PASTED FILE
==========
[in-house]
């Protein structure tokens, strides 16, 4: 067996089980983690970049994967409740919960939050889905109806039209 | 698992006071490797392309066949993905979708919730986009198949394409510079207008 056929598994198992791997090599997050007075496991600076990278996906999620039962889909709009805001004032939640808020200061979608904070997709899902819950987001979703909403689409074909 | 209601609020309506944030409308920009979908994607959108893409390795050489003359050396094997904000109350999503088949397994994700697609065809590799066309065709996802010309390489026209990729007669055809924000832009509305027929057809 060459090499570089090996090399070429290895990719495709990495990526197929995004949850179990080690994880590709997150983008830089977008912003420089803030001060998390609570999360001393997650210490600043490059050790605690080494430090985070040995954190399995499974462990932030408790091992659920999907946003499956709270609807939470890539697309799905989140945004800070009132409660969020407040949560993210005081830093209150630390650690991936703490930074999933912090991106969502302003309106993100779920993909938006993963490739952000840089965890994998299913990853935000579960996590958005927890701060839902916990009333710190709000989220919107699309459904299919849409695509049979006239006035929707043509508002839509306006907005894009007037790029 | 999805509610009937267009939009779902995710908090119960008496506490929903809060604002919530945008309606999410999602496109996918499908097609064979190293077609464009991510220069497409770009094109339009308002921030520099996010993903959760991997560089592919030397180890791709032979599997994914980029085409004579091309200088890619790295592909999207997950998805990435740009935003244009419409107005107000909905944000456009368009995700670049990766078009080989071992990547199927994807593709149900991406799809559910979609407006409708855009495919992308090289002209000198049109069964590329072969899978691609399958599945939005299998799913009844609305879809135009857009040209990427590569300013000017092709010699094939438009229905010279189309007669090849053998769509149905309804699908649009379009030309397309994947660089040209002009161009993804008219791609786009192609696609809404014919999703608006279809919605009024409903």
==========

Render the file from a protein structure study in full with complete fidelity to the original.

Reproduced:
[in-house]
């Protein structure tokens, strides 16, 4: 067996089980983690970049994967409740919960939050889905109806039209 | 698992006071490797392309066949993905979708919730986009198949394409510079207008 056929598994198992791997090599997050007075496991600076990278996906999620039962889909709009805001004032939640808020200061979608904070997709899902819950987001979703909403689409074909 | 209601609020309506944030409308920009979908994607959108893409390795050489003359050396094997904000109350999503088949397994994700697609065809590799066309065709996802010309390489026209990729007669055809924000832009509305027929057809 060459090499570089090996090399070429290895990719495709990495990526197929995004949850179990080690994880590709997150983008830089977008912003420089803030001060998390609570999360001393997650210490600043490059050790605690080494430090985070040995954190399995499974462990932030408790091992659920999907946003499956709270609807939470890539697309799905989140945004800070009132409660969020407040949560993210005081830093209150630390650690991936703490930074999933912090991106969502302003309106993100779920993909938006993963490739952000840089965890994998299913990853935000579960996590958005927890701060839902916990009333710190709000989220919107699309459904299919849409695509049979006239006035929707043509508002839509306006907005894009007037790029 | 999805509610009937267009939009779902995710908090119960008496506490929903809060604002919530945008309606999410999602496109996918499908097609064979190293077609464009991510220069497409770009094109339009308002921030520099996010993903959760991997560089592919030397180890791709032979599997994914980029085409004579091309200088890619790295592909999207997950998805990435740009935003244009419409107005107000909905944000456009368009995700670049990766078009080989071992990547199927994807593709149900991406799809559910979609407006409708855009495919992308090289002209000198049109069964590329072969899978691609399958599945939005299998799913009844609305879809135009857009040209990427590569300013000017092709010699094939438009229905010279189309007669090849053998769509149905309804699908649009379009030309397309994947660089040209002009161009993804008219791609786009192609696609809404014919999703608006279809919605009024409903």